Trio of Lawsuits Claim Option Retrievable IVC Filter Caused Death, Severe Injuries

Published on February 15, 2017 by Laurie Villanueva

The manufacturers of the Option Retrievable Inferior Vena Cava (IVC) Filter have been named in a trio of lawsuits filed late last month in Pennsylvania’s Philadelphia Court of Common Pleas. All three complaints accuse the defendants of negligently manufacturing an unsafe product that may result in serious patient injury. (Case Nos. 170104248, 170104277 & 170104244)

What are IVC Filters?

IVC filters are implanted in the inferior vena cava of patients at risk for pulmonary embolism and who are unable to use standard blood-thinning medications. Once in place, the cage-like devices trap any blood clots that have broken loose from other areas of the body, preventing them from traveling to the heart or lungs. Products like the Option Retrievable IVC filter are intended to be removed once a patient is no longer at risk for blood clots. However, a 2013 study published in JAMA: Internal Medicine suggested that retrieval occurs in fewer than 10% of cases.

In 2010, the U.S. Food & Drug Administration (FDA) disclosed that it had received more than 900 reports of complications associated with retrievable IVC filters, warning that the incidents may have been related to filters that had been allowed to remain in the body for long periods of time. Four years later, the agency issued a second advisory that urged doctors to remove temporary blood clot filters within 29 to 54 days of their implantation in order to reduce the risk of patient harm.

IVC Filter Litigation

One of the three complaints filed last month in Philadelphia involves the alleged wrongful death of a Pennsylvania man who received an Option Retrievable IVC filter on January 22, 2013. He suffered a fatal pulmonary embolism on February 2, 2015, with the filter still in place. The two remaining plaintiffs are both residents of Tennessee, and claim to have experienced life-threatening IVC filter complications that “require extensive medical care and treatment” due to malfunctioning Option devices. All three complaints charge that Option blood clot filters suffer from flaws that may result in  “severe health side effects, including, but not limited to: hemorrhage; cardiac/pericardial tamponade; cardiac arrhythmia and other symptoms similar to myocardial infarction; perforations of tissue, vessels and organs; and other severe personal injuries and diseases.”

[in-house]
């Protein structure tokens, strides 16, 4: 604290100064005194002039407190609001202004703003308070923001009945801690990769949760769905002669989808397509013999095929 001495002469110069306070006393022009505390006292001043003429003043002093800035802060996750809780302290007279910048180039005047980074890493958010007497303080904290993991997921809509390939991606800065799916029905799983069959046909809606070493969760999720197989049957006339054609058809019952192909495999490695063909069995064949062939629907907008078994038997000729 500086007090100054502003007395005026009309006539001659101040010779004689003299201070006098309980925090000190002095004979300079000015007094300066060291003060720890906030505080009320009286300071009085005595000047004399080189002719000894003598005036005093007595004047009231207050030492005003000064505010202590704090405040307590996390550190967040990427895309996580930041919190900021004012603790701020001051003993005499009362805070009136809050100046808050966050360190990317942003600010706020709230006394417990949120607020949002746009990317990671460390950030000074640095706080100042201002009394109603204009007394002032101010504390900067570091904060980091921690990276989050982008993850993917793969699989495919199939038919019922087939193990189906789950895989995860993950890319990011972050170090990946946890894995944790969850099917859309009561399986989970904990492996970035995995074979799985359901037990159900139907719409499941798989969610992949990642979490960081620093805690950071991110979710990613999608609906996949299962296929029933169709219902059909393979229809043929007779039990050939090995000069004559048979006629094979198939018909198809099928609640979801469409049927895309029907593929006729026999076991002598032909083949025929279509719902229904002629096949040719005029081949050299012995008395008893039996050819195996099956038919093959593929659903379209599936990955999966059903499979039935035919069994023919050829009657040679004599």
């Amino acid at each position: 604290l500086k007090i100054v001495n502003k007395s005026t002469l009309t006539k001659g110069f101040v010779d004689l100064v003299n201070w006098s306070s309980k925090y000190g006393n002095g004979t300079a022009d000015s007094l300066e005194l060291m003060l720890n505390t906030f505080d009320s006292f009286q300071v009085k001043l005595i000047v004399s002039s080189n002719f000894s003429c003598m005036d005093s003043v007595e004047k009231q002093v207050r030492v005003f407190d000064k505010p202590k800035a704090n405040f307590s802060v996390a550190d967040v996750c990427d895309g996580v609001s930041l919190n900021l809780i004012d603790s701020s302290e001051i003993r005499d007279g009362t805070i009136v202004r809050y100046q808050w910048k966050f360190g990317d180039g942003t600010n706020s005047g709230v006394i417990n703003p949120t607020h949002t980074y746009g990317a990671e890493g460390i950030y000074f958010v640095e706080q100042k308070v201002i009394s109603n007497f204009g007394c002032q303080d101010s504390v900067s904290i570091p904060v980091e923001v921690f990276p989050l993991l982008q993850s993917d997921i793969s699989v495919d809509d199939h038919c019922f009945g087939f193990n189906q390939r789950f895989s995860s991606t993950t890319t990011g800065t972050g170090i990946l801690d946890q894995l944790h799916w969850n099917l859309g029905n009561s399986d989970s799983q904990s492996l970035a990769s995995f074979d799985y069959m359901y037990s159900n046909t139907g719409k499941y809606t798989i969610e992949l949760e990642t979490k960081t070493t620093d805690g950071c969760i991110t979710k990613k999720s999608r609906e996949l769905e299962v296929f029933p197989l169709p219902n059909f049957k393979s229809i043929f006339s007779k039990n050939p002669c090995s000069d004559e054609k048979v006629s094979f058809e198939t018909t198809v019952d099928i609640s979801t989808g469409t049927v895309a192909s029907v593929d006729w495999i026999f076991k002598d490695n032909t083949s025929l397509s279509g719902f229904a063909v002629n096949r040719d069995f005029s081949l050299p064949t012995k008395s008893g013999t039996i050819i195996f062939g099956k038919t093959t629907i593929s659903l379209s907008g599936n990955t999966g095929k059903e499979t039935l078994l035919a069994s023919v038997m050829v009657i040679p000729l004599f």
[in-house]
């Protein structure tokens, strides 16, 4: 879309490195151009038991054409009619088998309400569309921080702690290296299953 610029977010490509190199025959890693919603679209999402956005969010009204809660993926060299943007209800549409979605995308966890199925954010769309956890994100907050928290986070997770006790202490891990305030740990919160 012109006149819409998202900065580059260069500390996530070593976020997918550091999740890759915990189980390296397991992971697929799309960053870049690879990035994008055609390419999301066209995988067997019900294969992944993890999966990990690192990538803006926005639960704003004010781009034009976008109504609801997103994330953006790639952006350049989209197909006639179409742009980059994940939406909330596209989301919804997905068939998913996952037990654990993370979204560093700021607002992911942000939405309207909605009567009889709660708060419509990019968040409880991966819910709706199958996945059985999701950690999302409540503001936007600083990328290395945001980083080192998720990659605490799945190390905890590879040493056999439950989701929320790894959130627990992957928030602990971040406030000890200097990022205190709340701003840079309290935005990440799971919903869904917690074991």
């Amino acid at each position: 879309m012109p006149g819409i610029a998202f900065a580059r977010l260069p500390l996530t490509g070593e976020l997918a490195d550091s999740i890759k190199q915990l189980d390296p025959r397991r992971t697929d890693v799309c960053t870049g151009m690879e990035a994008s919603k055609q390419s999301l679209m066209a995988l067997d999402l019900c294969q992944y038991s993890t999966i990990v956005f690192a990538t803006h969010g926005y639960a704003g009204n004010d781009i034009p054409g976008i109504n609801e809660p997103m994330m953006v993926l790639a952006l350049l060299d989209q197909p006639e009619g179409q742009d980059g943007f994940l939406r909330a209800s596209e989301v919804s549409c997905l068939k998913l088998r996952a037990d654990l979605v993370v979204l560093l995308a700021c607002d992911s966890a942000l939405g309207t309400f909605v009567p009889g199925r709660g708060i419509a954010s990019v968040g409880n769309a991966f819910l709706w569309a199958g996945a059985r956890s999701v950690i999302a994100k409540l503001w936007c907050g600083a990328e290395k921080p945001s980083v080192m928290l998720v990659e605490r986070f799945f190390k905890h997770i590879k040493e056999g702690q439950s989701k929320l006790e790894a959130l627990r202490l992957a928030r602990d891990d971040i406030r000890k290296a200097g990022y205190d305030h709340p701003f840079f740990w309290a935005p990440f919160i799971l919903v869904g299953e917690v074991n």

The manufacturers of the Option products are not the only companies facing litigation over allegedly defective IVC filters.  Court documents indicate that nearly 3,000 IVC filter lawsuits have been filed in U.S. courts over injuries allegedly related to retrievable devices marketed by C.R. Bard, Inc. and Cook Medical, Inc. Federal claims involving Bard’s Recovery and G2 IVC filter lines have been consolidated in the U.S. District Court, District of Arizona. A second consolidated litigation is underway in the U.S. District Court, Southern District of Indiana, for cases involving Cook Medical’s Gunther Tulip and Celect products.

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